Tuesday, October 18, 2011

Furthur - the Lot

I'll cover the experiences from the parking lot over the 3 days of the shows in Eugene.  In the greater scheme, this makes more sense.  Besides, the days kind of run together, so going chronologically isn't really possible.

Shakedown Street
typical owner disposition
The Saturday morning print of the Eugene newspaper declared a successful "bust" of the vending along Shakedown Street.  Now, if you've been to a Grateful Dead-like event, you know what this area is.  For those who have not been so exposed, Shakedown Street is a zone somewhere in the parking lot where a large percentage of the vending takes place.  This zone is usually close to the arena, and is where the highest foot-traffic would naturally happen.  This is not a space designated by anyone.  In fact, it springs up on its own where the first-arrivers think it makes the most sense.  This "bust" had a little effect on the vending scene, though, and actually created multiple mini-Shakedown's as well as walk-about vending.  I liked the walk-abouts.  But even in my touring days, that was how I sold things before dark.  Laying out a sheet or a cooler on Shakedown Street was too high-risk for me back then.  One GDP (Grateful Dead Productions) violation cop, and you could be out hundreds of dollars.  Staff-Pro's usually targetted illegal liquor or drug sales, but from the article in the paper, they were busting everybody for selling anything... except tickets.  Funny how that's turned.

Wares without Art

One of the great contributions the "illegal" vending brought to the event used to be the iconic artistry placed onto T-shirts through 2-4 color silk screens.  This artistry would take a modern icon and "Deadify" it.  For example, one of my favorite shirts from years ago was a Bart Simpson T-shirt where Bart was wearing a tie-die and cut-off shorts.  Under the cartoon drawing was the phrase "Bart it on Down the Line" - playing on the song title "Beat it on Down the Line".  These types of shirts no longer appear at Dead-related shows, and I find that very disappointing.  Disappointing to the point, in fact, that Mike, Ed, Boo and I talked about different creative ideas taking modern cultural references and making T-shirts out of them.  We may just get into the T-shirt business, if we can isolate some time for it.  In the end, I did buy a couple of wood coasters.  These coasters have a Steal-Your-Face in the center or a Tour poster-looking image inside.  I like the creativity in creating a coaster, and they are totally functional!
Belle and Hapy wait for us to return from the show

As you may imagine, rolling into the lot as part of a microbus caravan, Ed and I attracted a little attention.  Belle was festooned with a big flag in her luggage rack on the way in on Sunday, and Hapy remained his usual sleeper-looking self the 2 days I drove him in (Fri & Sat).  The looks on the faces of those in-the-know when I passed, though, was pretty funny.  ACVW (Air Cooled VolksWagen) fans know what an ACVW sounds like.  So, when my city-bus sounding microbus passed, a look of confusion followed.  Funny stuff.  By the time we parked, there was usually at least one person wanting to check out our sleds.  As I may have mentioned in the previous post, Ed would park nose in and I'd back in next to him so our sliders faced each other.  This made for a nice little sitting area as we enjoyed our beverages... (yes, staff-pro official, these are coffee's in our coffee cups)...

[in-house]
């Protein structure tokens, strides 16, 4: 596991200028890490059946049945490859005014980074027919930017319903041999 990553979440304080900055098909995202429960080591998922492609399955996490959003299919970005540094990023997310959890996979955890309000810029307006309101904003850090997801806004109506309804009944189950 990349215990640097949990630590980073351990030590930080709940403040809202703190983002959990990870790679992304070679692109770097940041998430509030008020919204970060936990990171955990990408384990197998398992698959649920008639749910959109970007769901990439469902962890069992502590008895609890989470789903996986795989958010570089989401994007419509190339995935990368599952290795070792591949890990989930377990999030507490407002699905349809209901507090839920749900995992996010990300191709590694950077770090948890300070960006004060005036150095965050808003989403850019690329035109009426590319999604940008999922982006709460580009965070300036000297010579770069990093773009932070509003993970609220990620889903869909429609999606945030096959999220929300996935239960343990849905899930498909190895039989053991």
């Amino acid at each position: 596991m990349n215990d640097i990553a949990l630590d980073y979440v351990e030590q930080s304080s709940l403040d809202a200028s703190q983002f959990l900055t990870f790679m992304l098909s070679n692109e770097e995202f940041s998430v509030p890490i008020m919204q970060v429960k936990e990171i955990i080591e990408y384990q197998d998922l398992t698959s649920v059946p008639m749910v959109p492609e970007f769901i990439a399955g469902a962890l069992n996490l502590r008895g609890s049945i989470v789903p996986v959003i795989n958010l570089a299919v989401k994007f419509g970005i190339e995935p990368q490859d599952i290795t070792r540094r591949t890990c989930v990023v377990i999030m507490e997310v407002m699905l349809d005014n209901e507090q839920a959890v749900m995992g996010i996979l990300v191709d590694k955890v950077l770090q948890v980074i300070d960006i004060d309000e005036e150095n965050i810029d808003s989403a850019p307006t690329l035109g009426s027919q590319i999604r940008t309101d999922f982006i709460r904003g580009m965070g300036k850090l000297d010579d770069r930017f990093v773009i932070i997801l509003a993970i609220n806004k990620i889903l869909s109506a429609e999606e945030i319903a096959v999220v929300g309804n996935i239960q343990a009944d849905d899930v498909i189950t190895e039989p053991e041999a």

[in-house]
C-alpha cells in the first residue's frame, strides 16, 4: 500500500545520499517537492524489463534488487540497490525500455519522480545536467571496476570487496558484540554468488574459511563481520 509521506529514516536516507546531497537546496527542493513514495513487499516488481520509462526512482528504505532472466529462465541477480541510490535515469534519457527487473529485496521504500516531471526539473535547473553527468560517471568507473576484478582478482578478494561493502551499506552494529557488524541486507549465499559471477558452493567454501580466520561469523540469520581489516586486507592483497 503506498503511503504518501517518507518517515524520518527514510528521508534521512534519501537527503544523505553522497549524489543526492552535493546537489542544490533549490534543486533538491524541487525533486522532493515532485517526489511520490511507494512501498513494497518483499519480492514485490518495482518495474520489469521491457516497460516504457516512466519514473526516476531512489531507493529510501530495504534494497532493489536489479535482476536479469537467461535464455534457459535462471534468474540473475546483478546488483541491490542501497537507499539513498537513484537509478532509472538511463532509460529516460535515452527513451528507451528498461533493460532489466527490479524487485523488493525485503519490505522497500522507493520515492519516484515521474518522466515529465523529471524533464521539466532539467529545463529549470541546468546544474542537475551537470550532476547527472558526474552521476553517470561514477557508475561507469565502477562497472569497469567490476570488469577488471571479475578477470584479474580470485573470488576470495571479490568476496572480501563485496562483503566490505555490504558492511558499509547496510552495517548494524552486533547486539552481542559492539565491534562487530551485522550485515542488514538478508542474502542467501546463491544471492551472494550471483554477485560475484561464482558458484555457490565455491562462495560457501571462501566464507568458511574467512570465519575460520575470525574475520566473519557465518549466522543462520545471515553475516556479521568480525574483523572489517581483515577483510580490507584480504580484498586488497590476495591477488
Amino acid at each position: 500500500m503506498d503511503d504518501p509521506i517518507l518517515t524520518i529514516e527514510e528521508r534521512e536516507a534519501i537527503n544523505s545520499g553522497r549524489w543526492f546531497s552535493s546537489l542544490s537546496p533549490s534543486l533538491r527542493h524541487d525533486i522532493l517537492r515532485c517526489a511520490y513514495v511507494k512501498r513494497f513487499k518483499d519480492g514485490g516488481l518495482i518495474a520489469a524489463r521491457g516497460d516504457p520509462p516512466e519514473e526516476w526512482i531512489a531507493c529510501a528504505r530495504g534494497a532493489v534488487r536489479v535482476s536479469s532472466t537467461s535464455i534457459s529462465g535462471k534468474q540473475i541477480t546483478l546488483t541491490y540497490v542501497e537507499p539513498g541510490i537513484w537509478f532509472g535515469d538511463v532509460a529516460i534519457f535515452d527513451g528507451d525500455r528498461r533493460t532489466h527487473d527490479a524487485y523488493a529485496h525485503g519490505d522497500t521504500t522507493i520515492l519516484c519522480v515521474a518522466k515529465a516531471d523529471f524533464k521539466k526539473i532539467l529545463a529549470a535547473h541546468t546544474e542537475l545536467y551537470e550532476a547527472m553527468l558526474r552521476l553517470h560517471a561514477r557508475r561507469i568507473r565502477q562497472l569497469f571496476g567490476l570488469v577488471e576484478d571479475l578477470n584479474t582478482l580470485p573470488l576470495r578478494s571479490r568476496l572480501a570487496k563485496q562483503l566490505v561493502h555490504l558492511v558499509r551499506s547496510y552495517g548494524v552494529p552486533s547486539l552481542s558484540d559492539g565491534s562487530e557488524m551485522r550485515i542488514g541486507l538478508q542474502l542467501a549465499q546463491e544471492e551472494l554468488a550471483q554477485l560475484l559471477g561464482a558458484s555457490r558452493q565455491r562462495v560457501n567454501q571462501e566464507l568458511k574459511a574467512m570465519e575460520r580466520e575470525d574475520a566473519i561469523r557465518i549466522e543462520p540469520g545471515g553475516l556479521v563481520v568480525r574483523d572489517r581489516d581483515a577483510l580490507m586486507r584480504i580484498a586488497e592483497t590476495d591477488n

We met a number of VW folks, over the course of the 3 days.  From the TDI-transplant curious, to BioDieselers, to purists.  The purists wanted to talk to Ed.  I popped the rear hatch a few times, and talked at great length with a guy from Corvallis who is working on a production-able nose-mount radiator for water-cooled engine conversions.  Cool!  I hope to hear more from him about his project.  I may not ave the stomach for moving the rad, but having these kinds of conversations is a great way to learn about improvement ideas.

It was a beautiful 3 days, weather-wise, crowd-wise and music-wise.  The lot wasn't over-burdened with booming stereos, had good Microbus, Vanagon and Eurovan representation and had a good positive energy.  More next time about the ride home....

Friday, October 14, 2011

Furthur - To Eugene

So many things to cover, I'm just going to have to start writing more often.  My last post was before the trip to Eugene, so I owe a trip report, a summary of the shows, the trip home, and inevitable work-that-followed-the-trip stuff.  I'll hit the trip report today.

GDTRFB (well, good, actually)
The first show in Eugene was on a Friday night.  Without a place to stay Thursday, I planned for an early departure Friday morning.  That plan was delayed when my brother (co-pilot for the southbound trip) needed to work until noon.  Still, leaving downtown Portland by 1:PM was pretty good.  We were also supposed to meet-up with Ed and Mike in Belle, but we were unable to connect on that either.  If Ed hasn't posted his trip report yet, he had to run out to the coast to collect Mike the night before.